KEARNEY, Neb. — March is National Kidney Month.
Rosa Pinon, with Two Rivers Public Health Department, said there are no symptoms for early kidney disease.
She said kidneys are a bean shaped organ about the size of a fist located in the middle of your back on the left and right sides of your spine just below your rib cage. The kidneys main job is to filter extra water and wastes out of your blood and make urine. They also help control blood pressure and make hormones that your body needs to stay healthy
Kidney Disease is a growing problem
- More than 20 million Americans may have kidney disease and many more are at risk.
- Early kidney disease has no symptoms. Blood and urine tests are the only way to know if you have it.
What is Kidney Disease?
- If they become damaged, kidneys cannot filter blood like they should, and this can cause wastes to build up in the body.
- It usually does not go away, and can get worse over time, causing the kidneys to stop working.
Are you at risk for Kidney Disease?
- Diabetes, high blood pressure, heart or blood vessel disease, or a family history of kidney failure can put you at risk for kidney disease.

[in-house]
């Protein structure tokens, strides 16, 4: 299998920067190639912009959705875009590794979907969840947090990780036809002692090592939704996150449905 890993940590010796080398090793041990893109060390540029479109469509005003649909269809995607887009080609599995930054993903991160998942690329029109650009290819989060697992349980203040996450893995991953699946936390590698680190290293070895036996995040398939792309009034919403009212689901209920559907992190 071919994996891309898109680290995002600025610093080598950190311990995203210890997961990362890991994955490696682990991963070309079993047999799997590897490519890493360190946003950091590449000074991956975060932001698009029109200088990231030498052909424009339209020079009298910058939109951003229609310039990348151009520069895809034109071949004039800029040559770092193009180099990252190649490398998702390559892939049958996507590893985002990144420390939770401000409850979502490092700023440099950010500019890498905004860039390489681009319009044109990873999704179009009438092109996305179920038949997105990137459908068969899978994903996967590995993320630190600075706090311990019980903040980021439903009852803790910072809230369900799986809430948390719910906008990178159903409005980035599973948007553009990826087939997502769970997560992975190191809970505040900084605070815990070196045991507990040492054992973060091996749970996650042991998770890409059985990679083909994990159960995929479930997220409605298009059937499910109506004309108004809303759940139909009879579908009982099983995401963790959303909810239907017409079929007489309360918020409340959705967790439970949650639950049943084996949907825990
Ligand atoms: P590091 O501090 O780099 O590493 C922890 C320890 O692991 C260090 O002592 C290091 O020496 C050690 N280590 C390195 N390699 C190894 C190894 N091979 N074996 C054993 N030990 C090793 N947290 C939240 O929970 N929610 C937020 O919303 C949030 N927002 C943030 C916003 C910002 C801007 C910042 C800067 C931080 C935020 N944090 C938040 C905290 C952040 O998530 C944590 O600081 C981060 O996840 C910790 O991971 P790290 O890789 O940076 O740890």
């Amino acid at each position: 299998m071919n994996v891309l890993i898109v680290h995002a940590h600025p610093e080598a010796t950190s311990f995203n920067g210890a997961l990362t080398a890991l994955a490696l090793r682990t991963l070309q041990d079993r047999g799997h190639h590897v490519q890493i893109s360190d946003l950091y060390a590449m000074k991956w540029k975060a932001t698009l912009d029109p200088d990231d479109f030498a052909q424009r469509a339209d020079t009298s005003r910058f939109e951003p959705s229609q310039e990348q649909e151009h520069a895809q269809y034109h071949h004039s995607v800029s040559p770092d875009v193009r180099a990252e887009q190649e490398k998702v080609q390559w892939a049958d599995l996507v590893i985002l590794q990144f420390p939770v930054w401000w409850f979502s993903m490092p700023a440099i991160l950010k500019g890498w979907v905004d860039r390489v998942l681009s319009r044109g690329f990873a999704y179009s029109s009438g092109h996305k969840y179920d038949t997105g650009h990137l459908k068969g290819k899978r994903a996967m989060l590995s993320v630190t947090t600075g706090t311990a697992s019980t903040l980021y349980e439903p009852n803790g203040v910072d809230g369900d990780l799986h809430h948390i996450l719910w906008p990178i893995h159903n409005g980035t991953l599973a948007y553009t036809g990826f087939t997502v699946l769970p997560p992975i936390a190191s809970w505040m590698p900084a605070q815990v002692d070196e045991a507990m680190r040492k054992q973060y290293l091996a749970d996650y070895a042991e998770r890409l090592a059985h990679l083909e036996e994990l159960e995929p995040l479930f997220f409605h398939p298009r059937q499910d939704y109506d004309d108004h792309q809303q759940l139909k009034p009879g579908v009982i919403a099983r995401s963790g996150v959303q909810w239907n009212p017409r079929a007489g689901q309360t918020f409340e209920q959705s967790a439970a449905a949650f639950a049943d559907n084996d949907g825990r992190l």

- If you are at risk for kidney disease, talk to your health care provider about getting checked for kidney disease.
Things you can do to keep your kidneys healthy:
- Keep your blood pressure at the target set by your health care provider.
- Control your blood glucose level, if you have diabetes.
- Keep your cholesterol levels in the target range.
- Take medicines the way your provider tells you to.
- Cut back on salt.
- Choose foods that are healthy for your heart: fresh fruits, fresh or frozen vegetables, whole grains, and low-fat dairy foods.
- Limit your alcohol intake.
- Be more physically active.
- Lose weight if you are overweight.
- Take steps to quit smoking, if you smoke.
You can learn more about keeping your kidneys healthy from the National Kidney Disease Education Program at nkdep.nih.gov.